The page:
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Return to yesteryear
It sounds close, and it is. Just twenty-two miles, a short helicopter flight or boat ride, separate southern California and Santa Catalina Island. In the time it takes a morning commuter to navigate Los Angeles’s notoriously clogged highways, one could travel to a laidback island where there’s not a single traffic light.
Avalon looks like I remember. Crayola-hued houses stack up the shrubby hillside behind town, ice cream melts down the arms of children carrying cones, and the air smells of coconut suntan oil. Crescent Avenue, parallels the main beach, and shell wind chimes and flip-flops spill from popsicle-hued boutiques. Lloyd’s of Avalon Confectionery is still there, its silver-armed mechanism stretching strands of pink, waxy taffy in the front window as it has for over 70 years.
Catalina’s most recognizable landmark, however, is the red-roofed Casino built in 1929. I’ve never seen the inside and the daily tour is worth the $9.50 admission. The 1100-seat movie theater on the bottom level, with its curved painted ceiling, vintage Page organ, and perfect acoustics, shows first run films and hosts the Catalina Island Film Festival each September. Above it I can almost here the tapping heels on the wooden floor of the round ballroom where mainlanders came by steamer ship in the ‘30s and ‘40s for Big Band-fueled dinner dances.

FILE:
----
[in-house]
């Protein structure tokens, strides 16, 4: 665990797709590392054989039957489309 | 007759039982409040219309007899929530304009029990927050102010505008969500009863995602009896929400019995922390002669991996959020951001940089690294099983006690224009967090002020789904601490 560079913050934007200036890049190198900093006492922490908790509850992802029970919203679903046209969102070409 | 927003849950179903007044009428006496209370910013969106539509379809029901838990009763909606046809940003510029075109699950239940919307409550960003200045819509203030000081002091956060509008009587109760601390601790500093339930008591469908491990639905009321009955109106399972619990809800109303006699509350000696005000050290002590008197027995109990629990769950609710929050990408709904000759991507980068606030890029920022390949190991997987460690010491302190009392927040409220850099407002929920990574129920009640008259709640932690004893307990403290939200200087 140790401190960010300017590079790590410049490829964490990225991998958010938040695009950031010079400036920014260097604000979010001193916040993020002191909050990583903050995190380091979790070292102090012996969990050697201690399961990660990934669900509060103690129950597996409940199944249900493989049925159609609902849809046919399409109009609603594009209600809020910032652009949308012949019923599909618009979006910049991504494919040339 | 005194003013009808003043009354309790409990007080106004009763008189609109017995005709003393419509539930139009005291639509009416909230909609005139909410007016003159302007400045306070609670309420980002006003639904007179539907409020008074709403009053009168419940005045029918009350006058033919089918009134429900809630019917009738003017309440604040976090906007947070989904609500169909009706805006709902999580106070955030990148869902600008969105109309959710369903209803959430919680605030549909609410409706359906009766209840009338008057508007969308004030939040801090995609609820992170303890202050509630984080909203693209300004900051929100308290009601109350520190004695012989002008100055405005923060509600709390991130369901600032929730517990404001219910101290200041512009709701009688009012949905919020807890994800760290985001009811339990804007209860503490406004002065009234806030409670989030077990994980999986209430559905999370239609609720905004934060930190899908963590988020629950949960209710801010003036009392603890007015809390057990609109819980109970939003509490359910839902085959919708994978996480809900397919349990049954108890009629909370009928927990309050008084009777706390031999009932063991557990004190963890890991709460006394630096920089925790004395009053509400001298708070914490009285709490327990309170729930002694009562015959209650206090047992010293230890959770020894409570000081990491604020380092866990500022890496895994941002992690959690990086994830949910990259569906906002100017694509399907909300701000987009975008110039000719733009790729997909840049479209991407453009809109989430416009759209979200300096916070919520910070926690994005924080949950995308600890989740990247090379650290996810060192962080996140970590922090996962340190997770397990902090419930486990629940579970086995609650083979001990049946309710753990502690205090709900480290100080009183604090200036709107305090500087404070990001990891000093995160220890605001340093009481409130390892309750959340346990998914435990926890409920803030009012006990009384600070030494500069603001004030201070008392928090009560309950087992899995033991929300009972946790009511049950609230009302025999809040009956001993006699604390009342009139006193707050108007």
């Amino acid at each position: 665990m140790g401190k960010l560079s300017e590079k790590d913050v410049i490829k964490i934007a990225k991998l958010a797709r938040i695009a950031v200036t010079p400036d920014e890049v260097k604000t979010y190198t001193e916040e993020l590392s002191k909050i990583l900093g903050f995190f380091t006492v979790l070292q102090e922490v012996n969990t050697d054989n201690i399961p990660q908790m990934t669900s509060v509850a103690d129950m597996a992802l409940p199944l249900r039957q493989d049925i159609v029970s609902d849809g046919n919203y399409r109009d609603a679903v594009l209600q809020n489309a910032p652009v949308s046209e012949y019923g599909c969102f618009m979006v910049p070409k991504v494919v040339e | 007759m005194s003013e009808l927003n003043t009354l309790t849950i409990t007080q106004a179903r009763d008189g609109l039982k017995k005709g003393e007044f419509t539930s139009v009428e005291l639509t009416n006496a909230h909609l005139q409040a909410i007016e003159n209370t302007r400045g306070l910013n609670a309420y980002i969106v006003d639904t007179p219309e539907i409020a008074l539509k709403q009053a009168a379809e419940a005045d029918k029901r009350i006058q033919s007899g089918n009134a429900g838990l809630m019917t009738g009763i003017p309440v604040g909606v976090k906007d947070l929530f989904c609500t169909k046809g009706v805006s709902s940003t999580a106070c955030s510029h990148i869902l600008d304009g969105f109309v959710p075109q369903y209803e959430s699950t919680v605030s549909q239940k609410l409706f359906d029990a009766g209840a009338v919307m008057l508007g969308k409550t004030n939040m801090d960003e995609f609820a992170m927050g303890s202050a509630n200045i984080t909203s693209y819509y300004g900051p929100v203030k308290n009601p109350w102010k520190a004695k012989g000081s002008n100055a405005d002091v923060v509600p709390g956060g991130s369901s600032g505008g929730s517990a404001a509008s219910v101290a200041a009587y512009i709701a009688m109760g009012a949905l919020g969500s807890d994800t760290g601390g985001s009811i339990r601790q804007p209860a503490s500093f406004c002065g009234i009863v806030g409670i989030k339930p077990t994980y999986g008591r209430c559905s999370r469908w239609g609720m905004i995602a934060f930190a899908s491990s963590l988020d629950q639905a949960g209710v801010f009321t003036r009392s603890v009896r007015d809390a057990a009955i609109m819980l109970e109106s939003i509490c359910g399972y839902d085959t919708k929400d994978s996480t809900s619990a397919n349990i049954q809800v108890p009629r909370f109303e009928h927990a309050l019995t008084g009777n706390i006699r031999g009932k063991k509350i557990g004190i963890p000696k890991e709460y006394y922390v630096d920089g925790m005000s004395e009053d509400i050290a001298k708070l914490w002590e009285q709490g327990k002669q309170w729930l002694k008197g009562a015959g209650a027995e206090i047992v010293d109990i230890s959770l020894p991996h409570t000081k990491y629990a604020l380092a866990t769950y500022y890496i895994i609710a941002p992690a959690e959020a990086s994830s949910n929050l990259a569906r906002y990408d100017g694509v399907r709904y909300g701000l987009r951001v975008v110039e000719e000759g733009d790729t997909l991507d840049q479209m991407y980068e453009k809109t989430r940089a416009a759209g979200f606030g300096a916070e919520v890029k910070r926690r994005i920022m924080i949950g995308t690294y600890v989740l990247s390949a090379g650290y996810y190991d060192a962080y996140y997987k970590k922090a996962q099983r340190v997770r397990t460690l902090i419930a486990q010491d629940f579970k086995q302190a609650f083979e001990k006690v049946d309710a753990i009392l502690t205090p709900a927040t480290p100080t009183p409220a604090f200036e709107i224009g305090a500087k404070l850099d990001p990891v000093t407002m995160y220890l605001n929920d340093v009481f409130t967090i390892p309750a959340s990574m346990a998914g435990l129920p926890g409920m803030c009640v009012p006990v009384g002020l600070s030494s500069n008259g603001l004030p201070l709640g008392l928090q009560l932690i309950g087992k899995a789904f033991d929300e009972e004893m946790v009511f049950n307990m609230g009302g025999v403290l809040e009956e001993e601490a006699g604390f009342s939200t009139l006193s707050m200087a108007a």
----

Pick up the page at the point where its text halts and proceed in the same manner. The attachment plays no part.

It'd been years since I'd been back to the island, but it felt like yesterday, which is the whole point of Catalina.